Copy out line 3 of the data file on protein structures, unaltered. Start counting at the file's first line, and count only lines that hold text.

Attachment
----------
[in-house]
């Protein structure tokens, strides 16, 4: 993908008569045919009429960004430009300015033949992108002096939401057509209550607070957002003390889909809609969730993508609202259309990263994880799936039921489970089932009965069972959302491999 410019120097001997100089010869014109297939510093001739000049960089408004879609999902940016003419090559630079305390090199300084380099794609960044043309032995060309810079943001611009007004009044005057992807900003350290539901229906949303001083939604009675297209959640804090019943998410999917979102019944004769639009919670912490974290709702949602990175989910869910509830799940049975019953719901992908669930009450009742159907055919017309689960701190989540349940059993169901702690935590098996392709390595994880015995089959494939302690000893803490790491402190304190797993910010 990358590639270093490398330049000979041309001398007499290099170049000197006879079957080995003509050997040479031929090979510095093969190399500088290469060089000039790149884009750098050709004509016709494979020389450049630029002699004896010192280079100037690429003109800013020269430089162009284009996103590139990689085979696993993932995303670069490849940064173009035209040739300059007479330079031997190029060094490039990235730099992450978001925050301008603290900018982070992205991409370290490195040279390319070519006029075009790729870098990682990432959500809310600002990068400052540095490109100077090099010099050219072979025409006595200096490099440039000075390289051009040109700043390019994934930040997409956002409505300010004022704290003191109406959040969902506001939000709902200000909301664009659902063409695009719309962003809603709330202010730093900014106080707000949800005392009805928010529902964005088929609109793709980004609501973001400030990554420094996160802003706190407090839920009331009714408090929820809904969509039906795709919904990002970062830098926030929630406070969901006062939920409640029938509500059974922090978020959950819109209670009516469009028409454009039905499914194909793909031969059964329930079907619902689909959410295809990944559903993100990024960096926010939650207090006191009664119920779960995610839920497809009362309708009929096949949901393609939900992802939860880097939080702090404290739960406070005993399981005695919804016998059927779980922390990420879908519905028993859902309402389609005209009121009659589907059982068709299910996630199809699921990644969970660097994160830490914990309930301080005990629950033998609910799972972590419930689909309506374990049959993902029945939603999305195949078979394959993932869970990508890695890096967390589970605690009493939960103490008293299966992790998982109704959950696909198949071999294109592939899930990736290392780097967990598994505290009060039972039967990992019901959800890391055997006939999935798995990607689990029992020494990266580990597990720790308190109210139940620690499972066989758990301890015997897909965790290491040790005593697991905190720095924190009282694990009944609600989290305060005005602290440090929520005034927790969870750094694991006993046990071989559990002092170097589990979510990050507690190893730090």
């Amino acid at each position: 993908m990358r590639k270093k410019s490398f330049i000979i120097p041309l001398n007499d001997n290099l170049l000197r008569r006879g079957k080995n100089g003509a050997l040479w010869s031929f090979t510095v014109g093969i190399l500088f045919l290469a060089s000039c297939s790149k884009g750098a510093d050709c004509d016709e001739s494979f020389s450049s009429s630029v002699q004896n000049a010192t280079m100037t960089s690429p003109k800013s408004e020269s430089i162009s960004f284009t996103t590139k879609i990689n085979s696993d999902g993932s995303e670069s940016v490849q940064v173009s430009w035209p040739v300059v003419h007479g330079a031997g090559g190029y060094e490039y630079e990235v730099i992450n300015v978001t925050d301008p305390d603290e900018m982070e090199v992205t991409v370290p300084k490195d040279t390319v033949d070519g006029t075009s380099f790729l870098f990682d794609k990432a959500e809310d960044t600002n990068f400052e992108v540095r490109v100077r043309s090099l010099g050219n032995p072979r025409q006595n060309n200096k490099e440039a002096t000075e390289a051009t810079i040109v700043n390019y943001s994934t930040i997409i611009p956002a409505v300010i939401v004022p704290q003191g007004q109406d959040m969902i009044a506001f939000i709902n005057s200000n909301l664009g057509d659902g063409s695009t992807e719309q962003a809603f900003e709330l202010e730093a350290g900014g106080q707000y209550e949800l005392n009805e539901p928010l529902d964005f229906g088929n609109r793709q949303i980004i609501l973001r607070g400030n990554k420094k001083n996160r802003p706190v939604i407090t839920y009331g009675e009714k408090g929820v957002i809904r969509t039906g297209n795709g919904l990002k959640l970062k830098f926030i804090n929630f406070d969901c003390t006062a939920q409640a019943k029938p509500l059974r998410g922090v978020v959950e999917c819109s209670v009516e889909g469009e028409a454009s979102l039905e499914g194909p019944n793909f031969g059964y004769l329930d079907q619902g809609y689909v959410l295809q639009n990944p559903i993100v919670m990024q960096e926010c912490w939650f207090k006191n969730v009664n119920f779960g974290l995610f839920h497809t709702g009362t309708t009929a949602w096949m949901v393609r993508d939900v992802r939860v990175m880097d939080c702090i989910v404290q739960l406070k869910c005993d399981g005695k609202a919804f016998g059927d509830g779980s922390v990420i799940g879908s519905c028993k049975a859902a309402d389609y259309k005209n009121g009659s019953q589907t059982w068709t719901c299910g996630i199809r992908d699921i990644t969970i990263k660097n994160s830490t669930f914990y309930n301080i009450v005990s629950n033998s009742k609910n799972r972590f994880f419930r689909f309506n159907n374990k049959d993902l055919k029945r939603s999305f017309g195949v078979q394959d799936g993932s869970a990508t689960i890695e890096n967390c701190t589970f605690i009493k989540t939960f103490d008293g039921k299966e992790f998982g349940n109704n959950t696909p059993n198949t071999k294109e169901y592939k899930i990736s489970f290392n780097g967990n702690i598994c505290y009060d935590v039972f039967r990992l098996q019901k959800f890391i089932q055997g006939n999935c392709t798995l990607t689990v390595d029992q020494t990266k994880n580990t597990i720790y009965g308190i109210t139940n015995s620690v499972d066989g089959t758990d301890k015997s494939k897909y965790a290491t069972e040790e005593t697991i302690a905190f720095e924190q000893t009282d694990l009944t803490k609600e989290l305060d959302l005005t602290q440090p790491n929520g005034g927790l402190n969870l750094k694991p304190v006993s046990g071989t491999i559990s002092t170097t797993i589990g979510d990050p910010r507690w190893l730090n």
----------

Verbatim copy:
């Amino acid at each position: 993908m990358r590639k270093k410019s490398f330049i000979i120097p041309l001398n007499d001997n290099l170049l000197r008569r006879g079957k080995n100089g003509a050997l040479w010869s031929f090979t510095v014109g093969i190399l500088f045919l290469a060089s000039c297939s790149k884009g750098a510093d050709c004509d016709e001739s494979f020389s450049s009429s630029v002699q004896n000049a010192t280079m100037t960089s690429p003109k800013s408004e020269s430089i162009s960004f284009t996103t590139k879609i990689n085979s696993d999902g993932s995303e670069s940016v490849q940064v173009s430009w035209p040739v300059v003419h007479g330079a031997g090559g190029y060094e490039y630079e990235v730099i992450n300015v978001t925050d301008p305390d603290e900018m982070e090199v992205t991409v370290p300084k490195d040279t390319v033949d070519g006029t075009s380099f790729l870098f990682d794609k990432a959500e809310d960044t600002n990068f400052e992108v540095r490109v100077r043309s090099l010099g050219n032995p072979r025409q006595n060309n200096k490099e440039a002096t000075e390289a051009t810079i040109v700043n390019y943001s994934t930040i997409i611009p956002a409505v300010i939401v004022p704290q003191g007004q109406d959040m969902i009044a506001f939000i709902n005057s200000n909301l664009g057509d659902g063409s695009t992807e719309q962003a809603f900003e709330l202010e730093a350290g900014g106080q707000y209550e949800l005392n009805e539901p928010l529902d964005f229906g088929n609109r793709q949303i980004i609501l973001r607070g400030n990554k420094k001083n996160r802003p706190v939604i407090t839920y009331g009675e009714k408090g929820v957002i809904r969509t039906g297209n795709g919904l990002k959640l970062k830098f926030i804090n929630f406070d969901c003390t006062a939920q409640a019943k029938p509500l059974r998410g922090v978020v959950e999917c819109s209670v009516e889909g469009e028409a454009s979102l039905e499914g194909p019944n793909f031969g059964y004769l329930d079907q619902g809609y689909v959410l295809q639009n990944p559903i993100v919670m990024q960096e926010c912490w939650f207090k006191n969730v009664n119920f779960g974290l995610f839920h497809t709702g009362t309708t009929a949602w096949m949901v393609r993508d939900v992802r939860v990175m880097d939080c702090i989910v404290q739960l406070k869910c005993d399981g005695k609202a919804f016998g059927d509830g779980s922390v990420i799940g879908s519905c028993k049975a859902a309402d389609y259309k005209n009121g009659s019953q589907t059982w068709t719901c299910g996630i199809r992908d699921i990644t969970i990263k660097n994160s830490t669930f914990y309930n301080i009450v005990s629950n033998s009742k609910n799972r972590f994880f419930r689909f309506n159907n374990k049959d993902l055919k029945r939603s999305f017309g195949v078979q394959d799936g993932s869970a990508t689960i890695e890096n967390c701190t589970f605690i009493k989540t939960f103490d008293g039921k299966e992790f998982g349940n109704n959950t696909p059993n198949t071999k294109e169901y592939k899930i990736s489970f290392n780097g967990n702690i598994c505290y009060d935590v039972f039967r990992l098996q019901k959800f890391i089932q055997g006939n999935c392709t798995l990607t689990v390595d029992q020494t990266k994880n580990t597990i720790y009965g308190i109210t139940n015995s620690v499972d066989g089959t758990d301890k015997s494939k897909y965790a290491t069972e040790e005593t697991i302690a905190f720095e924190q000893t009282d694990l009944t803490k609600e989290l305060d959302l005005t602290q440090p790491n929520g005034g927790l402190n969870l750094k694991p304190v006993s046990g071989t491999i559990s002092t170097t797993i589990g979510d990050p910010r507690w190893l730090n």